It's true. There was a period of time between having kids at home, and having grandchildren, those empty nest years, that I lost the spirit for a while, but even then I decorated, for me. We entertained then more than we do now so we could share the ambiance of our home. Grandchildren restored the magic of Christmas.
The kitchen is the heart of any home, and ours has these great beams that call out for garlands.
We have been in our house for over 37 years. I made those felt gingerbread men and calico ornaments the first or second year we lived here.
The calico wreath I made even longer ago. It used to hang over the old fireplace, and Jill still hasn't forgiven me for replacing it.
The clock, above, was my great grandmother's. We became it's custodians two years ago when my aunt moved into assisted living. We had it restored to working order. The little mosaic plaque with hooks came from a small artisan's shop on a back street in Rome and remands us of all the ancient ruins we visited in Greece and Italy. (Click on any photo to get a closer look.)
In the dining room, we go Scandinavian. My mother-in-law made the trees with heart patterned fabric many years ago. The old pressed glass pieces we have collected over the years, and at Christmas we fill them with glitter and sparkle.
Hearts and straw ornaments are customary in Sweden at Christmas. The sheaf of wheat represents the promise of new life. The last sheaf of grain bundled from the harvest had magical properties as the Spirit of the Harvest and was saved for the Yule. Straw was plentiful and was strewn on the floor for bedding. The straw pig symbolizes prosperity or good luck. Back in the old days in the old country, if you had a pig to butcher and eat for the Yule feast you were prosperous and fortunate. The goat is the julbocken, the yule goat. The god Thor had a chariot pulled by goats. Goats became both the punisher of bad behavior and the giver of gifts. Now gifts are brought by the Yuletomten.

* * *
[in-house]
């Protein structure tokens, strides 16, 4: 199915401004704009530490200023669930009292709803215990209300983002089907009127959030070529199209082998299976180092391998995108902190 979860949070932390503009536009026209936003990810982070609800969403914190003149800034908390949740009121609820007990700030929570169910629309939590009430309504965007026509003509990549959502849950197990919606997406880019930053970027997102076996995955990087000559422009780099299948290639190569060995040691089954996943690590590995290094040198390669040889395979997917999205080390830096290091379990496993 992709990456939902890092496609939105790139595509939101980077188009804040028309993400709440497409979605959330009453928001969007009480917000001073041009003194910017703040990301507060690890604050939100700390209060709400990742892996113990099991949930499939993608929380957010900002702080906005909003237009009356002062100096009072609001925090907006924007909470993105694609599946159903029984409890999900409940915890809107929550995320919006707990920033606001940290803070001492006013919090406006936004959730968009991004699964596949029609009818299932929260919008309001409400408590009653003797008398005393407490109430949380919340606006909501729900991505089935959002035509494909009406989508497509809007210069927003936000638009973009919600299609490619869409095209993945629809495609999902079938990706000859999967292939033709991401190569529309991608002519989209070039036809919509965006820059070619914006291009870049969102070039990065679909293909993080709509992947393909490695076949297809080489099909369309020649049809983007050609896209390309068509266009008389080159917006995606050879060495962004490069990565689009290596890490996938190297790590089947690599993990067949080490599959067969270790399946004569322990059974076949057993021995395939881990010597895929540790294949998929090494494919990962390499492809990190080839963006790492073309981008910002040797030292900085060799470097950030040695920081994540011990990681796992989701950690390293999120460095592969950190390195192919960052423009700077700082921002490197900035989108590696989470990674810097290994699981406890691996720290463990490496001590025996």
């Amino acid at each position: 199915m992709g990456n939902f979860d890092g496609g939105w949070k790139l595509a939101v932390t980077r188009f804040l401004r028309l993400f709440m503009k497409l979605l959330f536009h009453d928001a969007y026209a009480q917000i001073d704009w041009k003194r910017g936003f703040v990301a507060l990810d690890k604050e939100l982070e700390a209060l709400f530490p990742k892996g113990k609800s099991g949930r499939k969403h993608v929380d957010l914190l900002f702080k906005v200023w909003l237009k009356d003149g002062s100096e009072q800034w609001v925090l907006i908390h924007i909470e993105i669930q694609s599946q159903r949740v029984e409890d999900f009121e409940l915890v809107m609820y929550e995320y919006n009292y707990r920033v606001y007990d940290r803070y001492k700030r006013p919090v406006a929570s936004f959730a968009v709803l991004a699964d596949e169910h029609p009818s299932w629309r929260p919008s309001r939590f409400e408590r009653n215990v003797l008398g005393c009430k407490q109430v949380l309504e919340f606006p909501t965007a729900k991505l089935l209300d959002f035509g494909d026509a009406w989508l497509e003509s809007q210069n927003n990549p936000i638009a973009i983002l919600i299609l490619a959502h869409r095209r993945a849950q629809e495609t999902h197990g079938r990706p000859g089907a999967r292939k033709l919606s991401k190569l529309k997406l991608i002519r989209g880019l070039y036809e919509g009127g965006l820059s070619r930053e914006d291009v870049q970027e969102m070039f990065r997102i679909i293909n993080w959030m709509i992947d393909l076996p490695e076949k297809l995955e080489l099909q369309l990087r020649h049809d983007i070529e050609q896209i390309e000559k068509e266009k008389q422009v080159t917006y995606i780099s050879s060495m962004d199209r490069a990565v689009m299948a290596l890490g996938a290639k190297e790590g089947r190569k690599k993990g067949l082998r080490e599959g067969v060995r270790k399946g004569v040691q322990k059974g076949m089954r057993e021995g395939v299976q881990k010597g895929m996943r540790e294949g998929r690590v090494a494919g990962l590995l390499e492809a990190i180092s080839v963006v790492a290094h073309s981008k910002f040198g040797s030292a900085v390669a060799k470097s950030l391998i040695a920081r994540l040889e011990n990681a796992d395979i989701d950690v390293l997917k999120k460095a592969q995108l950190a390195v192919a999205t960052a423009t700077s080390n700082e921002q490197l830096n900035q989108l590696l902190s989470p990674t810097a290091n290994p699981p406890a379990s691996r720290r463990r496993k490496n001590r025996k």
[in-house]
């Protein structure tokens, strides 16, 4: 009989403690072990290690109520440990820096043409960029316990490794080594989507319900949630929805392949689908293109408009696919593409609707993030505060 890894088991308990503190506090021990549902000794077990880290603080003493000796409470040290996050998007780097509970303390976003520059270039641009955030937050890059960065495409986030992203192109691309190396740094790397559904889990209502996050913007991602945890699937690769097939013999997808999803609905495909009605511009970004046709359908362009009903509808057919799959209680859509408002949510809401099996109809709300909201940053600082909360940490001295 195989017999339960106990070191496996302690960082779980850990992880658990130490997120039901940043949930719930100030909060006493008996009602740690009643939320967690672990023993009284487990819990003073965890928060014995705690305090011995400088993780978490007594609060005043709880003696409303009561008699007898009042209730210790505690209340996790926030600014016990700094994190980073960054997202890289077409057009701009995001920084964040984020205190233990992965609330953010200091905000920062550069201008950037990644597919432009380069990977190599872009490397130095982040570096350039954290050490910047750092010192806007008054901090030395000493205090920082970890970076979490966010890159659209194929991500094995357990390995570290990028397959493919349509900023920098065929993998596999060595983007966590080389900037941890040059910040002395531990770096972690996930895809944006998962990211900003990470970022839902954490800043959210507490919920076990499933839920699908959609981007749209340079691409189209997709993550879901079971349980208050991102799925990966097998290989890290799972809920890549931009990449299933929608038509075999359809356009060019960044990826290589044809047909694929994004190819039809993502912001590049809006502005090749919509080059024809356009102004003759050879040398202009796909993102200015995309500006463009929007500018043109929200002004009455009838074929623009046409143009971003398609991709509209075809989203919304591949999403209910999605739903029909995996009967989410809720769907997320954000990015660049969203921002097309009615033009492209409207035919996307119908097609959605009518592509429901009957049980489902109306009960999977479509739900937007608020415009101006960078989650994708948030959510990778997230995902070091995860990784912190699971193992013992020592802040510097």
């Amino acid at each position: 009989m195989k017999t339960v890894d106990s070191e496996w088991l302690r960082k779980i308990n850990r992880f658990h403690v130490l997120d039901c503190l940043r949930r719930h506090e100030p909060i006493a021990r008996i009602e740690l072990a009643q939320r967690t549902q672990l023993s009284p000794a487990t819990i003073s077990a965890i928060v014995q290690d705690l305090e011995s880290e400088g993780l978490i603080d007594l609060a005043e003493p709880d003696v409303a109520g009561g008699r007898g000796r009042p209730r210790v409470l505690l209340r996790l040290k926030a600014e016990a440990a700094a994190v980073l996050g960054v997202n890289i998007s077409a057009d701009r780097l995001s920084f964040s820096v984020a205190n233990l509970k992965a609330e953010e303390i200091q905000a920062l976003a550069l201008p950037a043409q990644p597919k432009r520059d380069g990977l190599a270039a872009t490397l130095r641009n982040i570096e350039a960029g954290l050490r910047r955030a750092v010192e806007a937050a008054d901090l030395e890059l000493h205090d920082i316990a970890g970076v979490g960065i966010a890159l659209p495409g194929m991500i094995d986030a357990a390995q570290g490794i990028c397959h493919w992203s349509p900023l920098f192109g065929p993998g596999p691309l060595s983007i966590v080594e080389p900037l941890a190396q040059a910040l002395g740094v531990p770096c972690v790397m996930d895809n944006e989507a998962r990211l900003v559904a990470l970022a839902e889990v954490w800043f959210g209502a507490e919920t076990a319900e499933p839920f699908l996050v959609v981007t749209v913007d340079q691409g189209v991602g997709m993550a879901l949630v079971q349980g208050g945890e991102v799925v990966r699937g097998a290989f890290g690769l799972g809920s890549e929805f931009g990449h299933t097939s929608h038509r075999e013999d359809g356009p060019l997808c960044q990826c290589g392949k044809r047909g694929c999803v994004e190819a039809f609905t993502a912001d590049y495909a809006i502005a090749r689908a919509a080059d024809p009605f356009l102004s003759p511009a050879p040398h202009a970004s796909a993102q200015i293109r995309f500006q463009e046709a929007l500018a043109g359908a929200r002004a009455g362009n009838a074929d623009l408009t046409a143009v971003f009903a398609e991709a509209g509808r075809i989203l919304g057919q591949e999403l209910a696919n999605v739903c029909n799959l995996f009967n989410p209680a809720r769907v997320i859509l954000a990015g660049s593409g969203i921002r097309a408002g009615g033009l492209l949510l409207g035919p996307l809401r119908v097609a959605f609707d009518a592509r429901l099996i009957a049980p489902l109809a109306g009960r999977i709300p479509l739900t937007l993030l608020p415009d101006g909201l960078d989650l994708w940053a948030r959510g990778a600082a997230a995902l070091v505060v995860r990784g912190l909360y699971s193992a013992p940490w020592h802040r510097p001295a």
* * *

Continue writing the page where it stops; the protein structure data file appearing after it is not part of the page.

The garland on the dining room beam has hearts and vintage ornaments I found while cleaning out my former neighbor's house when she moved into assisted living.
On the table, which belonged to Tom's grandmother, Tom's great grandmother's compote holds glass ornaments. The wooden shoes we purchased in the Netherlands. The small Dala horse was part of Jill's horse collection, and the larger one we purchased in the shop where they are made in Dalarna, Sweden.
And there are elves around.
The whole "elf on the shelf" thing is new, but this one has been around longer than our kids have. It came with a box of Whitman's Sampler chocolates, and I'm pretty sure it was from a student, way back in the late 60's.
I found more Santas.
That fabric Santa on the back wall is was made by Tom's mother about the time Jill was born. I don't know how old that JOY is.
Several years ago Tom finally made cone wreaths from some of the cones he has been collecting.Outside the lights are up.
That maple tree is usually wrapped with lights too, but when Tom went to test the light strings we bought just last year, he could get only one to work. The good news is he no longer has to spend hours on a ladder and in the tree wrapping the branches. That much we are ready to let go of.
And there you have it, Christmas decorating at the Reeder house. Now each year I'll just link a new post to this old one for the full tour. At least, that is, until we let go of more of it. But I think I'm good for a few more years yet.
I do love Christmas!